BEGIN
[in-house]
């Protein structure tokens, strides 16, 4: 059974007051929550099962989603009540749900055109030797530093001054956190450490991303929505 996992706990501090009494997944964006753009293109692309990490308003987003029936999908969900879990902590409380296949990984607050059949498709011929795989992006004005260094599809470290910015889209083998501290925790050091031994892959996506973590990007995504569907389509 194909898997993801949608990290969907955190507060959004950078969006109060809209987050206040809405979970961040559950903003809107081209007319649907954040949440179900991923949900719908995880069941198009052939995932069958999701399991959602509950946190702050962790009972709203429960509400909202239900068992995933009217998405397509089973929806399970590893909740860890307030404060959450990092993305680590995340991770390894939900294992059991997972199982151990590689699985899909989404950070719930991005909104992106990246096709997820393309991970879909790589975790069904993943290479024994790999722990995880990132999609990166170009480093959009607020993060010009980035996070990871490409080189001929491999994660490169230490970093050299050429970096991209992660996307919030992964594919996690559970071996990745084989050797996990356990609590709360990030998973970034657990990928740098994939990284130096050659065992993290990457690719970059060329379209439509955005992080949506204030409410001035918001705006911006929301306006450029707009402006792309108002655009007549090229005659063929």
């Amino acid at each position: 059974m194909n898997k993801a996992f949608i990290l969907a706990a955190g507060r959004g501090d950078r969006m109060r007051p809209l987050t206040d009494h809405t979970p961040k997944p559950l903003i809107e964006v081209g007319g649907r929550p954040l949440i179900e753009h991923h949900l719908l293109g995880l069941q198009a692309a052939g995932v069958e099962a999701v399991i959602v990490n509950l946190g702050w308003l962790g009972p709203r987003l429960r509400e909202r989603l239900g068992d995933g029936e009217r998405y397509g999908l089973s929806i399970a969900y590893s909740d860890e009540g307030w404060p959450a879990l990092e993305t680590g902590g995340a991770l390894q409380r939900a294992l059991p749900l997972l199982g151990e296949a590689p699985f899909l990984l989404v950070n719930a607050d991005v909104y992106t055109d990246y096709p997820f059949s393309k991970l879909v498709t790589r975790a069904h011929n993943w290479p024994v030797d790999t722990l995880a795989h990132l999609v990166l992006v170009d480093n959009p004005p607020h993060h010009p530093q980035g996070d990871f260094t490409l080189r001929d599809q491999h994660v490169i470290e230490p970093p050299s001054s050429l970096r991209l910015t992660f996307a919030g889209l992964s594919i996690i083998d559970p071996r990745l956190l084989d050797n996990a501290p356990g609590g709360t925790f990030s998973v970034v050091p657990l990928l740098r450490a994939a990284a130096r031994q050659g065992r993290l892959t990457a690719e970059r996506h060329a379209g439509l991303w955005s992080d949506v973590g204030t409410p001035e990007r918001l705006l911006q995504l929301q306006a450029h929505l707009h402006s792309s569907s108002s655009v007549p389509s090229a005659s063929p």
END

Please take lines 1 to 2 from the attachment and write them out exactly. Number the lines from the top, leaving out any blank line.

[in-house]
């Protein structure tokens, strides 16, 4: 059974007051929550099962989603009540749900055109030797530093001054956190450490991303929505 996992706990501090009494997944964006753009293109692309990490308003987003029936999908969900879990902590409380296949990984607050059949498709011929795989992006004005260094599809470290910015889209083998501290925790050091031994892959996506973590990007995504569907389509 194909898997993801949608990290969907955190507060959004950078969006109060809209987050206040809405979970961040559950903003809107081209007319649907954040949440179900991923949900719908995880069941198009052939995932069958999701399991959602509950946190702050962790009972709203429960509400909202239900068992995933009217998405397509089973929806399970590893909740860890307030404060959450990092993305680590995340991770390894939900294992059991997972199982151990590689699985899909989404950070719930991005909104992106990246096709997820393309991970879909790589975790069904993943290479024994790999722990995880990132999609990166170009480093959009607020993060010009980035996070990871490409080189001929491999994660490169230490970093050299050429970096991209992660996307919030992964594919996690559970071996990745084989050797996990356990609590709360990030998973970034657990990928740098994939990284130096050659065992993290990457690719970059060329379209439509955005992080949506204030409410001035918001705006911006929301306006450029707009402006792309108002655009007549090229005659063929």